NOVEMBER 3, 2020 – The ground shakes and you feel the vibration of four propeller engines approaching.
The rumble becomes a deafening roar as the California National Guard C-130 Hercules, only 150 feet above the ground, appears just above the treetops and drops 3,000 gallons of retardant in less than five seconds; thick red liquid coating the pine needles and forest floor below, creating a much-needed line of containment for firefighters on the ground.
Often, these lines are directly adjacent to a wall of flames.
Modular Airborne Fire Fighting Systems are a roll-on unit placed on the back of a C-130.
“We’ve utilized the MAFFS every year since 1973, with the exception of 13 fire seasons. We call upon the MAFFS for their support almost every year,” said Kim Christiansen, U.S. Department of Agriculture and Forest Service deputy director of fire operations.
Many fire pilots say this MAFFS mission is more challenging than any combat missions they have flown.
High density-altitude and near maximum-weight capacity loads cause the aircraft to perform more sluggishly than normal, while low visibility from smoke, steep mountainous terrain, and dense air traffic push the aircrews to be at the top of their game.
Training is critical for this MAFFS mission. Cal Guard crews come together annually with the California Department of Forestry and Fire Protection, or CAL FIRE, and the U.S. Forest Service to train before fire season to hone their skills and standardize operating procedures.
The National Guard and the agencies they support have been working together since the early 1970s. Over the years, the synchronization has become seamless. Cal Guard provides a surge capacity for these partner agencies, supporting them when civilian assets are maximized.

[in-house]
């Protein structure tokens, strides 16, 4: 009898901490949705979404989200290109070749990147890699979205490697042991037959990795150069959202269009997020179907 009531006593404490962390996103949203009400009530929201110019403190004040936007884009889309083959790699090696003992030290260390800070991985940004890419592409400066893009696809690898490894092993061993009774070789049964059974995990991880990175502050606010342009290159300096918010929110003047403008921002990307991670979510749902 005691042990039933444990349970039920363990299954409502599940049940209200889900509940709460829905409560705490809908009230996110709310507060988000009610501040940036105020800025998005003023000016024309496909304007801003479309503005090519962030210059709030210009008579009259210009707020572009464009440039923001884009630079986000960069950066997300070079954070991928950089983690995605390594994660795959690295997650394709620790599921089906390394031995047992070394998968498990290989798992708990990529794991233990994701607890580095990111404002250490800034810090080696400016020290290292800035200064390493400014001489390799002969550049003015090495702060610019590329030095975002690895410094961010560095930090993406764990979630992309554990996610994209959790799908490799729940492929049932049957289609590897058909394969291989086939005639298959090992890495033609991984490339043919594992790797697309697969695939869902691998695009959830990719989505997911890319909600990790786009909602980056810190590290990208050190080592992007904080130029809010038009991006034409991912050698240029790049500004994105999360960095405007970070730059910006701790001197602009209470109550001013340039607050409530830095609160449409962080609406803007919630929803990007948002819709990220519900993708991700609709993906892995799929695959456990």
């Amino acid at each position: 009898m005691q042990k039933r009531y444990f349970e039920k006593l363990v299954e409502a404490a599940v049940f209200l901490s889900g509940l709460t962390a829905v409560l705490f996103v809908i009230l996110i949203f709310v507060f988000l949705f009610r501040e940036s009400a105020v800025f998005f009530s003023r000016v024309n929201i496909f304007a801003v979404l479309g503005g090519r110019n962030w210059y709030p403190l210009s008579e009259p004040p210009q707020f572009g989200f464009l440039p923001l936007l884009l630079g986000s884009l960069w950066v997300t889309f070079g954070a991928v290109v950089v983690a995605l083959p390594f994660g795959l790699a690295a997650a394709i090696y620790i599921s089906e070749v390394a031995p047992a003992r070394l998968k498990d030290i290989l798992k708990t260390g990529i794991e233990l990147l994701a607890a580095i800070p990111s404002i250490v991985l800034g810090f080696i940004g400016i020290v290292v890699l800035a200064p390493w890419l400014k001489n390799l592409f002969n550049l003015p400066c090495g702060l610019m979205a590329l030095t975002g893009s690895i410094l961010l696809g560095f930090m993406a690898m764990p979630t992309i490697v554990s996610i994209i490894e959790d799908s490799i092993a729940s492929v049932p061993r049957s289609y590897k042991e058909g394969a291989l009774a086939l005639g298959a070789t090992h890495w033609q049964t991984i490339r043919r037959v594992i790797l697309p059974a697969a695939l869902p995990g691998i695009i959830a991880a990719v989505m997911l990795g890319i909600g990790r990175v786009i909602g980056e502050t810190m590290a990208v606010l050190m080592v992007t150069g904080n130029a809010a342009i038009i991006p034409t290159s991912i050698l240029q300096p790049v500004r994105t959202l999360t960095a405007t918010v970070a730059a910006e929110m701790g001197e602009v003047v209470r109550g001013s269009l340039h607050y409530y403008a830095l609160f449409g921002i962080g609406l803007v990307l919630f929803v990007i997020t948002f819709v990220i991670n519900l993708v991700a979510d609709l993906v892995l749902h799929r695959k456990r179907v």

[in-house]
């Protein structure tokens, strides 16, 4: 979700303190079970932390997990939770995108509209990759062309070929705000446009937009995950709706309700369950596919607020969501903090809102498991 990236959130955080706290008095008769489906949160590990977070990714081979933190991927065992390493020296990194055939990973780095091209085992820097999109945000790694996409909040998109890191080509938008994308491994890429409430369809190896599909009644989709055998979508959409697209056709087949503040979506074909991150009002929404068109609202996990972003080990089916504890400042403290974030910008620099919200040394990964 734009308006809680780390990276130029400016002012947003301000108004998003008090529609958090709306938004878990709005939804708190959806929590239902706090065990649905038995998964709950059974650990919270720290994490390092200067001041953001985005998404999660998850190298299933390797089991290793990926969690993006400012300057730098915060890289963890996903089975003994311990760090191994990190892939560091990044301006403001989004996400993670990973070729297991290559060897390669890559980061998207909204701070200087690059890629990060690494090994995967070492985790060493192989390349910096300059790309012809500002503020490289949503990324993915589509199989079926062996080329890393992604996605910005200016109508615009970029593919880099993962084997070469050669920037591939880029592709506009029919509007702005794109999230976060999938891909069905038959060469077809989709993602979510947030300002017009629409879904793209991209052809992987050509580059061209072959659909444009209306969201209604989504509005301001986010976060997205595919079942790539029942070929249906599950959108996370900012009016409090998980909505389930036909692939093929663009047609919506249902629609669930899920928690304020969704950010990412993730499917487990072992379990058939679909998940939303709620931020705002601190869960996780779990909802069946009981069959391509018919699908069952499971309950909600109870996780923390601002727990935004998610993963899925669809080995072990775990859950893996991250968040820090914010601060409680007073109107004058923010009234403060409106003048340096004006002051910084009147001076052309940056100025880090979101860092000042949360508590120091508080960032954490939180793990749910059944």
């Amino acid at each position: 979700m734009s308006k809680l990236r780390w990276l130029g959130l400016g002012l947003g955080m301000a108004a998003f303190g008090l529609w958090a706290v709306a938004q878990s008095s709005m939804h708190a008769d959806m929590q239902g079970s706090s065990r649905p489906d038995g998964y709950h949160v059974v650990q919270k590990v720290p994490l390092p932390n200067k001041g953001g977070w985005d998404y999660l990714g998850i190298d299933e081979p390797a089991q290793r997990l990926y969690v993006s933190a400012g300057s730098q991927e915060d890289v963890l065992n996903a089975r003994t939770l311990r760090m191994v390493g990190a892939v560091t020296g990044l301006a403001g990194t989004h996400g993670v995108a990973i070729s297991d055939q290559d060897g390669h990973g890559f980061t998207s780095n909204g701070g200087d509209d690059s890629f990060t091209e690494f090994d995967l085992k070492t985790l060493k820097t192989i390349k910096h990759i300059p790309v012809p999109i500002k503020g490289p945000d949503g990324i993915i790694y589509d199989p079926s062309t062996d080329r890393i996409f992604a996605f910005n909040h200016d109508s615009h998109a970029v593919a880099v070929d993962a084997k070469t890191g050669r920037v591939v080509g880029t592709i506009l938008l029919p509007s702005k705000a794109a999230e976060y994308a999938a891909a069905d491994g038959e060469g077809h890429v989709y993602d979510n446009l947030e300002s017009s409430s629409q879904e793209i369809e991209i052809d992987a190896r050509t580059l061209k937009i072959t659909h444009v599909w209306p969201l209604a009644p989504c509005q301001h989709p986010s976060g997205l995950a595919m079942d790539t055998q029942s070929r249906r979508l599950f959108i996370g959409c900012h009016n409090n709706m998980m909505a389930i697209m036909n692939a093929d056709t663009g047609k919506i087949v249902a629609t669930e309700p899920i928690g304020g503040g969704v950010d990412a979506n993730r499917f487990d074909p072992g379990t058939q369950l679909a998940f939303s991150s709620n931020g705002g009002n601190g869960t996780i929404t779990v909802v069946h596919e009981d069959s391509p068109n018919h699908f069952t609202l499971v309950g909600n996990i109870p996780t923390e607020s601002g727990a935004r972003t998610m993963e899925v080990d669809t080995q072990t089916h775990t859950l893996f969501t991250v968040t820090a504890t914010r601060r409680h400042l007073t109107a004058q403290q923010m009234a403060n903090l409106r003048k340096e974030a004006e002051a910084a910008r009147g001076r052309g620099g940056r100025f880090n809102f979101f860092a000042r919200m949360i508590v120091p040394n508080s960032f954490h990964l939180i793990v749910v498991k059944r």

“I think the key for all of us to be successful is our annual training that we do,” said Staff Sgt. Matthew Brazell, MAFFS flight engineer with the U.S. Air Force Reserve’s 302nd Airlift Wing in Colorado Springs. “Once a year we get together with all the CAL FIRE guys, all the different units come in and we all train together, we standardize everything, get to know each other’s ins and outs. Doing that annually helps us stay successful.”
There are four MAFFS-qualified C-130 units across the United States, and this year all four contributed their aircraft and personnel to California’s wildfire battle. These units are the California Air National Guard’s 146th Airlift Wing in Ventura County, Nevada Air National Guard’s 152nd Airlift Wing in Reno, Wyoming Air National Guard’s 153rd Airlift Wing in Cheyenne, and the U.S. Air Force Reserve’s 302nd Airlift Wing in Colorado Springs.
“We know fire knows no boundaries,” Christiansen said. “We train together, we fight fire together, as the fires start on one agency and then spread to others. On a fire at any given time you’re going to see multiple agencies that are going to be working together, coming together to work in managing that fire.”
Since the initial activation July 23, MAFFS-equipped C-130s have dropped nearly 1.5 million gallons of retardant on fires across the state.
Wildfires moved to center stage in August, a year already fraught with COVID-19 and civil disturbance activations across the state. According to statistics maintained by CAL FIRE, five of the six largest wildfires in state history have burned since August.
By Maj. Kimberly Holman, California National Guard